Against the Clock give their artists only twenty minutes to create a beat. The results are of various levels of success, from Jay Prince, who, in my opinion produced the best beat I’ve seen on the show (the London-born rapper/producer seamlessly layered piano riffs together to create a complex yet subtle beat that he then started to rap over), to Garage legend MJ Cole, who struggled to work in the quick-paced environment. It shows that this format does not suit all artists, but ultimately shows that creative work like this takes many hours to create.
The Crate offers a different sort of challenge where artists are given a box filled with random objects and are tasked with creating a beat from them. This tests both the artist’s creativity and sound engineering skills. Crafting the random sounds produced by the objects into a song is truly an art, and is fascinating to watch. The Crate offers an insight into the creative process of other artists. The other benefit The Crate provides is that it really forces you to be creative, as there are no easy options to fall back to. You are presented only with a small group of items to use – and your imagination.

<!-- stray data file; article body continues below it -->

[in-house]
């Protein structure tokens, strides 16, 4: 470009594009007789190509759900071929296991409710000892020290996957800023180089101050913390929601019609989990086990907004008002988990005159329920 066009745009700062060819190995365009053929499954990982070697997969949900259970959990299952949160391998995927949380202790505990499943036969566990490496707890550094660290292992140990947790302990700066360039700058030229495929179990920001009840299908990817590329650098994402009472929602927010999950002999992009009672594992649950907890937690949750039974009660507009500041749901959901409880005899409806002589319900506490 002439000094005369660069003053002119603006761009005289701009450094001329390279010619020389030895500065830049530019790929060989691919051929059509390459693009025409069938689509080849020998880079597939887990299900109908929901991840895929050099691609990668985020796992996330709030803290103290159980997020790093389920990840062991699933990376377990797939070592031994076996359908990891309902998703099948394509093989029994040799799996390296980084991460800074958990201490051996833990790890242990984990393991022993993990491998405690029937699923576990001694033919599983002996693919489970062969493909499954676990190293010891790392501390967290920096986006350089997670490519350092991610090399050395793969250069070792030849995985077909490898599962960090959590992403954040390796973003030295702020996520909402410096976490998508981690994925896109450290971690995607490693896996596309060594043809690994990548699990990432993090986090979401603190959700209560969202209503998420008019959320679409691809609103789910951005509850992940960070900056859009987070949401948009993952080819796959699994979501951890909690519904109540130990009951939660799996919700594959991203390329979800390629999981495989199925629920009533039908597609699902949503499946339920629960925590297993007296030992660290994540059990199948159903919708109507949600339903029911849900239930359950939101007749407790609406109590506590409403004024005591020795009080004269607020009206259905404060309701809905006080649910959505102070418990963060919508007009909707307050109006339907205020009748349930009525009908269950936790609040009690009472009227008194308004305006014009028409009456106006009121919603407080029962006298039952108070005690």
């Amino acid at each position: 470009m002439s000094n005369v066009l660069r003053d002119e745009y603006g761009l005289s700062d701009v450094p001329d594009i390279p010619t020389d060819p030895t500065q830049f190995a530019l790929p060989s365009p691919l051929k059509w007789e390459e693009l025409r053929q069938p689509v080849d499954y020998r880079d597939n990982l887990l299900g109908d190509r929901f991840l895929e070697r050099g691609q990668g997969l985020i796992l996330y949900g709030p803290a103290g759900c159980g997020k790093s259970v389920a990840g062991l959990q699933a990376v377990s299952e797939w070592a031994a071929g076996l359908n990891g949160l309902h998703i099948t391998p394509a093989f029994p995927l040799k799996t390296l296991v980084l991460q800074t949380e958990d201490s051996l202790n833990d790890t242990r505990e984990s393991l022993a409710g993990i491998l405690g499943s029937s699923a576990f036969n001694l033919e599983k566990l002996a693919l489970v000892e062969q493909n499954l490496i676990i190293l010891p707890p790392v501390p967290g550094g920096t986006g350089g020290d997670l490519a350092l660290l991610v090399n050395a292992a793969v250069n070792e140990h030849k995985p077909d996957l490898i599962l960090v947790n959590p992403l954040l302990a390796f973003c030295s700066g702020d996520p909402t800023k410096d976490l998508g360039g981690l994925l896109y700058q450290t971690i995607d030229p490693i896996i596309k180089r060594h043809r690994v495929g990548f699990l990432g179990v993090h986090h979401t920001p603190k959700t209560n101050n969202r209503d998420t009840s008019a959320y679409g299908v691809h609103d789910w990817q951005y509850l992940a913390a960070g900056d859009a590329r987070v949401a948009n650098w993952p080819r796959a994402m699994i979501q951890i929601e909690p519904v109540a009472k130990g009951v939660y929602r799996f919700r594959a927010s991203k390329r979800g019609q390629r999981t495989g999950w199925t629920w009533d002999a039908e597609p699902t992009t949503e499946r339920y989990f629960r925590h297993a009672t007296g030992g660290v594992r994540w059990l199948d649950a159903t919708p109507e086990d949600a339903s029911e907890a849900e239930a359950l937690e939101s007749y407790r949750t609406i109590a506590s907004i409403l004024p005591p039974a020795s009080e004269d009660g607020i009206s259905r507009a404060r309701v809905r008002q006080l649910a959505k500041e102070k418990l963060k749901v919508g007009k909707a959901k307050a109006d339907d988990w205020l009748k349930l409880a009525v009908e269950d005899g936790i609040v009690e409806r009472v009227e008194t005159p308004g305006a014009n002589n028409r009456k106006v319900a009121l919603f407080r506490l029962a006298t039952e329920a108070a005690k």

What these series present are the different approaches to making music across different genres, and it’s for this reason that I think these two challenges can be useful exercises for any artist – regardless of discipline – stuck for ideas. Imposing certain limitations that test you and your creativity can, in some cases, force you to think differently and therefore be more creative. You never know what you could discover about yourself.
Written by Mathew, Work Experience Student at Now.